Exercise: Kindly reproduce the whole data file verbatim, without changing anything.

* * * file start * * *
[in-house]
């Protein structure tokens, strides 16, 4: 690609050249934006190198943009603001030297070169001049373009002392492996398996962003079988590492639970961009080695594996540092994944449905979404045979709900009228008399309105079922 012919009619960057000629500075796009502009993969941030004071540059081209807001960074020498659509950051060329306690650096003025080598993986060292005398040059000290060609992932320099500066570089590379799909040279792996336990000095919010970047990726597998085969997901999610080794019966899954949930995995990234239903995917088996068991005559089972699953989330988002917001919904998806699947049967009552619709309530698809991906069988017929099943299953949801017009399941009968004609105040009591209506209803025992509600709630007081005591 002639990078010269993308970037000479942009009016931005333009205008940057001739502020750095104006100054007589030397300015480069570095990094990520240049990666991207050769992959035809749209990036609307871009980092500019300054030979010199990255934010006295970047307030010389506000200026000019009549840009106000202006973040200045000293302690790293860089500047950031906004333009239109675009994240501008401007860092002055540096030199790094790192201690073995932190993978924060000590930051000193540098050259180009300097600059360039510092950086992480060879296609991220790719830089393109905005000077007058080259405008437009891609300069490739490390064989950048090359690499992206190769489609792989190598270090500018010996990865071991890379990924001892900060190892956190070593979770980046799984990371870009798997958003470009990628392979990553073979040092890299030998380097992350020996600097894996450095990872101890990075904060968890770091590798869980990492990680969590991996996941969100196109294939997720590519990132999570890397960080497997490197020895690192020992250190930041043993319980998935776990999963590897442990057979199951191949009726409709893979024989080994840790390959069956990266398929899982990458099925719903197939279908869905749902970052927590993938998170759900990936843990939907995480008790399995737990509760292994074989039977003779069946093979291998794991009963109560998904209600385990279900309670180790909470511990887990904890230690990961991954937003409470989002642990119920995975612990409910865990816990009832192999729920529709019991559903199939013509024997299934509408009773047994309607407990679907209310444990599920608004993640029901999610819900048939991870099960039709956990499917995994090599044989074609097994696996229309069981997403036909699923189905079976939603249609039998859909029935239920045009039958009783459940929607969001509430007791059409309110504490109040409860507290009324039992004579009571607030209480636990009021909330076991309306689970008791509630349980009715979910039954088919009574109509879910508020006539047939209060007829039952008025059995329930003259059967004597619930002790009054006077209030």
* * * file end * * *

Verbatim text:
[in-house]
């Protein structure tokens, strides 16, 4: 690609050249934006190198943009603001030297070169001049373009002392492996398996962003079988590492639970961009080695594996540092994944449905979404045979709900009228008399309105079922 012919009619960057000629500075796009502009993969941030004071540059081209807001960074020498659509950051060329306690650096003025080598993986060292005398040059000290060609992932320099500066570089590379799909040279792996336990000095919010970047990726597998085969997901999610080794019966899954949930995995990234239903995917088996068991005559089972699953989330988002917001919904998806699947049967009552619709309530698809991906069988017929099943299953949801017009399941009968004609105040009591209506209803025992509600709630007081005591 002639990078010269993308970037000479942009009016931005333009205008940057001739502020750095104006100054007589030397300015480069570095990094990520240049990666991207050769992959035809749209990036609307871009980092500019300054030979010199990255934010006295970047307030010389506000200026000019009549840009106000202006973040200045000293302690790293860089500047950031906004333009239109675009994240501008401007860092002055540096030199790094790192201690073995932190993978924060000590930051000193540098050259180009300097600059360039510092950086992480060879296609991220790719830089393109905005000077007058080259405008437009891609300069490739490390064989950048090359690499992206190769489609792989190598270090500018010996990865071991890379990924001892900060190892956190070593979770980046799984990371870009798997958003470009990628392979990553073979040092890299030998380097992350020996600097894996450095990872101890990075904060968890770091590798869980990492990680969590991996996941969100196109294939997720590519990132999570890397960080497997490197020895690192020992250190930041043993319980998935776990999963590897442990057979199951191949009726409709893979024989080994840790390959069956990266398929899982990458099925719903197939279908869905749902970052927590993938998170759900990936843990939907995480008790399995737990509760292994074989039977003779069946093979291998794991009963109560998904209600385990279900309670180790909470511990887990904890230690990961991954937003409470989002642990119920995975612990409910865990816990009832192999729920529709019991559903199939013509024997299934509408009773047994309607407990679907209310444990599920608004993640029901999610819900048939991870099960039709956990499917995994090599044989074609097994696996229309069981997403036909699923189905079976939603249609039998859909029935239920045009039958009783459940929607969001509430007791059409309110504490109040409860507290009324039992004579009571607030209480636990009021909330076991309306689970008791509630349980009715979910039954088919009574109509879910508020006539047939209060007829039952008025059995329930003259059967004597619930002790009054006077209030």